PHILLIPS v. THOMPSON

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PHILLIPS v. THOMPSON
1964 OK 18
389 P.2d 473
Case Number: 40378
Decided: 02/04/1964
Supreme Court of Oklahoma

RALPH L. PHILLIPS, PLAINTIFF IN ERROR,
v.
PRENTICE THOMPSON, DEFENDANT IN ERROR.

 Syllabus

¶0 1. The one-year statute of limitations contained in sec. 432f, Title 68 O.S.1961 does not apply to an action to cancel a void tax deed.
2. The statute of limitations applicable to quiet title actions does not apply to an action by a plaintiff who is in possession of the property.
3. In proceedings for the resale of a part or portion of a tract of land or lot, sold to the county for delinquent taxes, the notice of resale and deed must so particularly describe the portion or part of the tract intended to be sold that it can be definitely and certainly located within the boundaries of the larger tract or lot.

COUNSEL

Appeal from the District Court of Tulsa County; Raymond W. Graham, Trial Judge.

Action by the record owner to cancel resale tax deed and quiet title. From a judgment in favor of plaintiff, defendant appeals. Affirmed.

A.H. Slemp, Jr., Tulsa, Earl Youree, Wagoner, for plaintiff in error.

William B. Jones and John W. Sublett, Tulsa, for defendant in error.

JOHNSON, Justice.

¶1 The defendant in error, Prentice Thompson, hereafter referred to as plaintiff, was the owner of the following real property in the City of Tulsa, Oklahoma: the east thirty feet of the north forty feet of Lot Twenty-three and the east thirty feet of Lot Twenty-four, Block Two, Rosedale Addition.

¶2 In May, 1960, the plaintiff in error, Ralph L. Phillips, hereafter referred to as defendant, purchased from Tulsa County a resale tax deed. In such deed the property of plaintiff was described as: E 30' Lot 23 and All Lot 24 Rosedale.

¶3 This action by plaintiff sought to cancel the tax deed and quiet title to plaintiff's property. From a judgment for the plaintiff, defendant appeals.

¶4 Two propositions for reversal are urged:

¶5 1. That the trial court erred in overruling the defendant's demurrer to the plaintiff's petition and amendments (a) because same failed to state a cause of action and (b) because it showed on its face that the cause of action was barred by limitation.

¶6 2. That the judgment of the trial court was contrary to the weight of the evidence (a) because plaintiff failed to overcome the statutory presumptions contained in Sec. 432h(7), Title 68 O.S. 1961 , and (b) because the trial court erred in the admission of evidence.

¶7 These contentions will be discussed in the order presented and the evidence in connection therewith discussed.

¶8 The plaintiff's second amended petition, in addition to the statutory allegations of ownership, possession, etc., contained this statement concerning the tax deed of defendant:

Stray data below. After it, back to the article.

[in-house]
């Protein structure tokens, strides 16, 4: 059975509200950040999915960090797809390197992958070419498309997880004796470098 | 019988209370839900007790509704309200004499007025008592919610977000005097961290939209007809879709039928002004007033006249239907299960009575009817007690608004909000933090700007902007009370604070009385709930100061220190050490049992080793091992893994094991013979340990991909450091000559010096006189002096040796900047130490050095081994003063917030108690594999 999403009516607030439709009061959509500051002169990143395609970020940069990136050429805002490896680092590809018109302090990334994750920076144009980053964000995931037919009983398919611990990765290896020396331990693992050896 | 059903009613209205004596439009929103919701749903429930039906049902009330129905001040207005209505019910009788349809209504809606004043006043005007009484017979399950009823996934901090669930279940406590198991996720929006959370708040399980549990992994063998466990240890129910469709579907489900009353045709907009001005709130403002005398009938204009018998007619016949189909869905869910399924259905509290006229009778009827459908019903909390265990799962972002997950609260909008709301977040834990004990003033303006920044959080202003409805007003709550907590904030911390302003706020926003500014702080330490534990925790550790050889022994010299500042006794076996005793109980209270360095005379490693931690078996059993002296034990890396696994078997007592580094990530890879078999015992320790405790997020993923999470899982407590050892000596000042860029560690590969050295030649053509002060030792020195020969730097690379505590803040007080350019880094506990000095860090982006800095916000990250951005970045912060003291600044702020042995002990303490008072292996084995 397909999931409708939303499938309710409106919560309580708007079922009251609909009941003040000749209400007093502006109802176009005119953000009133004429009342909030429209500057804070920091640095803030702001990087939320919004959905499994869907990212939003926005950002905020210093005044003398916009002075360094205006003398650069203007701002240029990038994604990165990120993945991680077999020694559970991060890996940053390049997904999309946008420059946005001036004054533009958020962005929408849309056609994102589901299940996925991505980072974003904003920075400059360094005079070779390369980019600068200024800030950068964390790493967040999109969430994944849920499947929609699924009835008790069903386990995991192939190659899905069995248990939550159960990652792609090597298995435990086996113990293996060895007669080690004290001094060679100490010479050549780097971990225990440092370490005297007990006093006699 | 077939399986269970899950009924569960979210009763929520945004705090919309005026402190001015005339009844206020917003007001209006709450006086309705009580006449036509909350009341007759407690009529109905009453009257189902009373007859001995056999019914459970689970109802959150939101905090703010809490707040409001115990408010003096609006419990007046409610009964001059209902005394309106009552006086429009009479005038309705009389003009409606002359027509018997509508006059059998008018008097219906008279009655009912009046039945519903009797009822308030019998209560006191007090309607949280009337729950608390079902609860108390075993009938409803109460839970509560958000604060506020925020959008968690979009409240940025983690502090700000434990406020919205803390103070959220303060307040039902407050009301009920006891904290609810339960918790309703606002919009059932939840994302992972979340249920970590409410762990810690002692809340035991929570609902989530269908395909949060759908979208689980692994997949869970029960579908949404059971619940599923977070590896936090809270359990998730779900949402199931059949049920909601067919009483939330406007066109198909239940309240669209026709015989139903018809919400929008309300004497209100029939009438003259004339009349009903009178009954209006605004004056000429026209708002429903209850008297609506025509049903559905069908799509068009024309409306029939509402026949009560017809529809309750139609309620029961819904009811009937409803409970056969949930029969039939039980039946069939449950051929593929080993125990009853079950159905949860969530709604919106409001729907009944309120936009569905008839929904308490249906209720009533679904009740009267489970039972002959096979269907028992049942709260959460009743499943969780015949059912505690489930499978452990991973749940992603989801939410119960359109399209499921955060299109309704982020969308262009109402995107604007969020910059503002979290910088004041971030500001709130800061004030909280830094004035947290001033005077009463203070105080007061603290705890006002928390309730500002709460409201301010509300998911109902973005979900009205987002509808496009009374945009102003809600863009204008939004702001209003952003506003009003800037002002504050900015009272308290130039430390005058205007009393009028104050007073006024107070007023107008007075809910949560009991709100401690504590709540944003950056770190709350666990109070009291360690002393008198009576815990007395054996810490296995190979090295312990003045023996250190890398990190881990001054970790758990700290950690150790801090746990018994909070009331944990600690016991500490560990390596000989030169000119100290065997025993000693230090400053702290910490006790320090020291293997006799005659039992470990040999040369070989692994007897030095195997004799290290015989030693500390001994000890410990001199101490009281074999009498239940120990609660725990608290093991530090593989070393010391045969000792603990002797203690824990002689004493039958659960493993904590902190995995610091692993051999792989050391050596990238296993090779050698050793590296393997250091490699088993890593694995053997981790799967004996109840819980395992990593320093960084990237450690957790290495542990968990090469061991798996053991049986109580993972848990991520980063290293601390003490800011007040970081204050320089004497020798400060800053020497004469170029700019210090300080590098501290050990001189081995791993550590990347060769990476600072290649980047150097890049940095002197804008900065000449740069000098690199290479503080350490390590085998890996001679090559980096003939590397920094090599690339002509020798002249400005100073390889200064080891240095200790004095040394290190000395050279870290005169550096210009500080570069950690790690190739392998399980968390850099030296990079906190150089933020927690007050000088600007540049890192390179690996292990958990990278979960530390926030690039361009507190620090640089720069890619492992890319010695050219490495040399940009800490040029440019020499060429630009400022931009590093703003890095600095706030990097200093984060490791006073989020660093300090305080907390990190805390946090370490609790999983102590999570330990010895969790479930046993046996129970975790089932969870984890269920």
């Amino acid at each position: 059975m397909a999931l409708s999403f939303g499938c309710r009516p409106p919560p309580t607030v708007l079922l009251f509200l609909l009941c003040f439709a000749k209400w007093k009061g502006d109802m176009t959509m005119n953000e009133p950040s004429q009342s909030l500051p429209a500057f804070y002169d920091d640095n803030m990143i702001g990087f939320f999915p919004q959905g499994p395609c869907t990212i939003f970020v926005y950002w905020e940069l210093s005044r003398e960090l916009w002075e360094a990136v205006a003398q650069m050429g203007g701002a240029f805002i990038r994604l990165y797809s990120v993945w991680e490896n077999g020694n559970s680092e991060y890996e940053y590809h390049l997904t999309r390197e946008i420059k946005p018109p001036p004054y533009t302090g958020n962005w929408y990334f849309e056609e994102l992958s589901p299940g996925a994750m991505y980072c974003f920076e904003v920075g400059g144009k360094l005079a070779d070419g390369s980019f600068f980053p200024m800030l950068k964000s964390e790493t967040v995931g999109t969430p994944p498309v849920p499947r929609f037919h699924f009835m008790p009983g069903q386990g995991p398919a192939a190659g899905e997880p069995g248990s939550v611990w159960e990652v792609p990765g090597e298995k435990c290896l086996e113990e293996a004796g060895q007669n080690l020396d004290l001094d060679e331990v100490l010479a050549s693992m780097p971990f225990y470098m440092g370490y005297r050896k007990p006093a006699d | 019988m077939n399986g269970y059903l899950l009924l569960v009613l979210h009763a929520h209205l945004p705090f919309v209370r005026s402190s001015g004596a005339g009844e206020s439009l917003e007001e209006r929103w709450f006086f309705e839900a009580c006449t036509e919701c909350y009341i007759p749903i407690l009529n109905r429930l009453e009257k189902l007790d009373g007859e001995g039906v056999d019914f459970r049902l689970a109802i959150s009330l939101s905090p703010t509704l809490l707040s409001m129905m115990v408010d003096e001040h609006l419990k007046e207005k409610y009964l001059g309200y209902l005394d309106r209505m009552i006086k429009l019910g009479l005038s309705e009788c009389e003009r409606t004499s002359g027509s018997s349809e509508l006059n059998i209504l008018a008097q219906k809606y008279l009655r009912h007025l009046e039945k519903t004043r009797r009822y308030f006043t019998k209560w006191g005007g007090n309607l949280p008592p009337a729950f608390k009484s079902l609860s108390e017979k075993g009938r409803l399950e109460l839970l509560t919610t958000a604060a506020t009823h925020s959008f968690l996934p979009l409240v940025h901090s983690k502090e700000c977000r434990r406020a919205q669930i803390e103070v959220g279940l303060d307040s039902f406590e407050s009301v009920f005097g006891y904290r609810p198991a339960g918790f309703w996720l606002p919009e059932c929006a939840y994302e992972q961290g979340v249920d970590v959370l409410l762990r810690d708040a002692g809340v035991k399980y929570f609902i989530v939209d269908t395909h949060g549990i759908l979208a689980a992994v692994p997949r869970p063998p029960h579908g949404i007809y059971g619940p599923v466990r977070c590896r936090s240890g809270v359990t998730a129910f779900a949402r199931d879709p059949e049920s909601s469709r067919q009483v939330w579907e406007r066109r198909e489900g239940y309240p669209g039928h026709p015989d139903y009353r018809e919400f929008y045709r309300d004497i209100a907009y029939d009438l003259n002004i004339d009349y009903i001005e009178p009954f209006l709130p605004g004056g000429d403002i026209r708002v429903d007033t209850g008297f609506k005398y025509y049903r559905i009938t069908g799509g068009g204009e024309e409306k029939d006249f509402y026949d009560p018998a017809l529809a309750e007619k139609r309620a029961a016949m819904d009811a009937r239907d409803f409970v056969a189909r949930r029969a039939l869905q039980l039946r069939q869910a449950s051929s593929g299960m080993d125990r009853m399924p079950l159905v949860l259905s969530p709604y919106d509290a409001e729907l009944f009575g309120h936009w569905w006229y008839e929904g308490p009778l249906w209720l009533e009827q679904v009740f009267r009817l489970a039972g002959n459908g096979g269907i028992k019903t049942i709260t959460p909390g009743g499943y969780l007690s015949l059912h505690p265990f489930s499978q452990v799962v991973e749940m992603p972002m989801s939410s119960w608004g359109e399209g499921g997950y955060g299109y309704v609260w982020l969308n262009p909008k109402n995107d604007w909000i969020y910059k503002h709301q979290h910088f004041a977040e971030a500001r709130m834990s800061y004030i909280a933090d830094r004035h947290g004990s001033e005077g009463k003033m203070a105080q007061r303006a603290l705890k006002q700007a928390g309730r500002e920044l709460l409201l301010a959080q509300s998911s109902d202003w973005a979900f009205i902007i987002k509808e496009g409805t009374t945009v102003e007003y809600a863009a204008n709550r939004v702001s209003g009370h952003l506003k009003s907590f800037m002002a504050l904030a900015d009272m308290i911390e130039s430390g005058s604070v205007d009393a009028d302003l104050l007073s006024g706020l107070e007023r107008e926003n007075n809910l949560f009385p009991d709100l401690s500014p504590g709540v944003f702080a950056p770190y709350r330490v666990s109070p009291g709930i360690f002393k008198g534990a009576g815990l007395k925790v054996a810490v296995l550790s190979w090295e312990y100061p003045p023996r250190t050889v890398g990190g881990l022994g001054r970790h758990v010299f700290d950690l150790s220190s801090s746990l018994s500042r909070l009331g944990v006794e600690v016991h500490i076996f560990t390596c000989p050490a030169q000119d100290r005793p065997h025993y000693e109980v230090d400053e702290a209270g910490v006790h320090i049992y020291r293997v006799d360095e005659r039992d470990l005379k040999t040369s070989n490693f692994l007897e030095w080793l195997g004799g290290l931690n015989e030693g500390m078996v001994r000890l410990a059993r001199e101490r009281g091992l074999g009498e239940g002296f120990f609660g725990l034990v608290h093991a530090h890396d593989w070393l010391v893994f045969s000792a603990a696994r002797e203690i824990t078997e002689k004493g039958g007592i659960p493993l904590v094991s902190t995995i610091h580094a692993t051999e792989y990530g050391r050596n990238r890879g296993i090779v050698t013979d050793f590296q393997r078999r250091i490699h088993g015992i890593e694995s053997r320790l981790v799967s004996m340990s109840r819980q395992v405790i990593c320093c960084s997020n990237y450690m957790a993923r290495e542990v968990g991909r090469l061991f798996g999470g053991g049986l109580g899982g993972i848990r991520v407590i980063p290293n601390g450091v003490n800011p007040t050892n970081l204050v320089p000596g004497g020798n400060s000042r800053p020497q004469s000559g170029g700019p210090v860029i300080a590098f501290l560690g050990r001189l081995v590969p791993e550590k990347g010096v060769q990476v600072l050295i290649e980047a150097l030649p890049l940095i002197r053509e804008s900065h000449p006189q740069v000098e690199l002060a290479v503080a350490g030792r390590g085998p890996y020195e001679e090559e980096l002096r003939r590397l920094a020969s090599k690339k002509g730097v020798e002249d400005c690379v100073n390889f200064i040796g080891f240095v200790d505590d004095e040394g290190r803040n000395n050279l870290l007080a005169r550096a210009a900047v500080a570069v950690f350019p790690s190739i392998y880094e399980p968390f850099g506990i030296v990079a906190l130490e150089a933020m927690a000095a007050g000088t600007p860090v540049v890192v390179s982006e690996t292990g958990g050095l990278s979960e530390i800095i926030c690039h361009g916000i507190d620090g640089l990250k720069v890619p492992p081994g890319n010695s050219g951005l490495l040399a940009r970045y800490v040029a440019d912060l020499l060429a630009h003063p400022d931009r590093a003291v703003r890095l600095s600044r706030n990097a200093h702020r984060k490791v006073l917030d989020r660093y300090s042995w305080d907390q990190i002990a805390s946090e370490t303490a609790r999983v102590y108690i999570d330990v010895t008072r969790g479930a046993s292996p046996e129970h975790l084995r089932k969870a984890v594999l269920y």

"Plaintiff alleges that said tax deed is wholly void and conveyed no interest in said property to the said defendant in that the notice of the re-sale upon which the said tax deed was issued was irregular, insufficient and void. The said notice of re-sale was void on the ground and for the reason that the said Notice included property not owned by this plaintiff and for which no taxes were due and owing thereon."

¶9 The petition contained the necessary tender.

¶10 Inasmuch as the petition contained all of the statutory allegations in addition to the one set out supra, we hold that it did state a cause of action. See Hurst v. Hannah, 107 Okl. 3, 229 P. 163.

¶11 Insofar as the argument concerning limitation, there are two reasons why the petition does not show on its face that the cause was barred by limitation.

¶12 1. It is urged that inasmuch as the tax deed was recorded more than one year prior to the filing of the action that Sec. 432f , 68 O.S. 1961 bars the action.

¶13 It has been settled by a long line of decisions of this court that the one-year statute does not bar an attack upon a void tax deed.

¶14 In the case of Thieman v. May, 203 Okl. 655, 225 P.2d 356, in the first paragraph of the syllabus we said:

"Neither Sec. 432f nor Sec. 455 , 68 O.S. 1941 nor Sec. 93, sub. 3 , 12 O.S. 1941, fixing the limitation within which actions may be commenced to recover land sold for taxes, applies to an action to cancel a void resale tax deed."

¶15 In the body of the opinion appears this language:

"As to the statute of limitations, there is no basis for a claim as to its applicability, as we have held in numerous cases that the limitations provided in Secs. 432f and 455 of 68 O.S. 1941 and in Sec. 93, subd. 3 of 12 O.S. 1941 do not apply to the owner of land seeking to recover the same where the resale tax deed is void. See Smith et al. v. Barry et al., 200 Okl. 619, 198 P.2d 400; Terwilleger v. Bridges, 192 Okl. 642, 138 P.2d 79; Welborn v. Whitney, 190 Okl. 630, 634, 126 P.2d 263."

¶16 2. It is well established by many decisions that the statute of limitations never runs against the plaintiff in a quiet title action who is in possession. In 44 Am.Jur., Sec. 63 at page 47 appears this language:

"* * * The prevailing rule is that the right of a plaintiff to have his title to land quieted, as against one who is asserting some adverse claim or lien thereon, is not barred while the plaintiff or his grantors remain in actual possession of the land, claiming to be owners thereof, the reason for this rule being that while the owner in fee continues liable to an action, proceeding, or suit upon the adverse claim, he has a continuing right to the aid of a court of equity to ascertain and determine the nature of such claim and its effect on his title, or to assert any superior equity in his favor. * * *"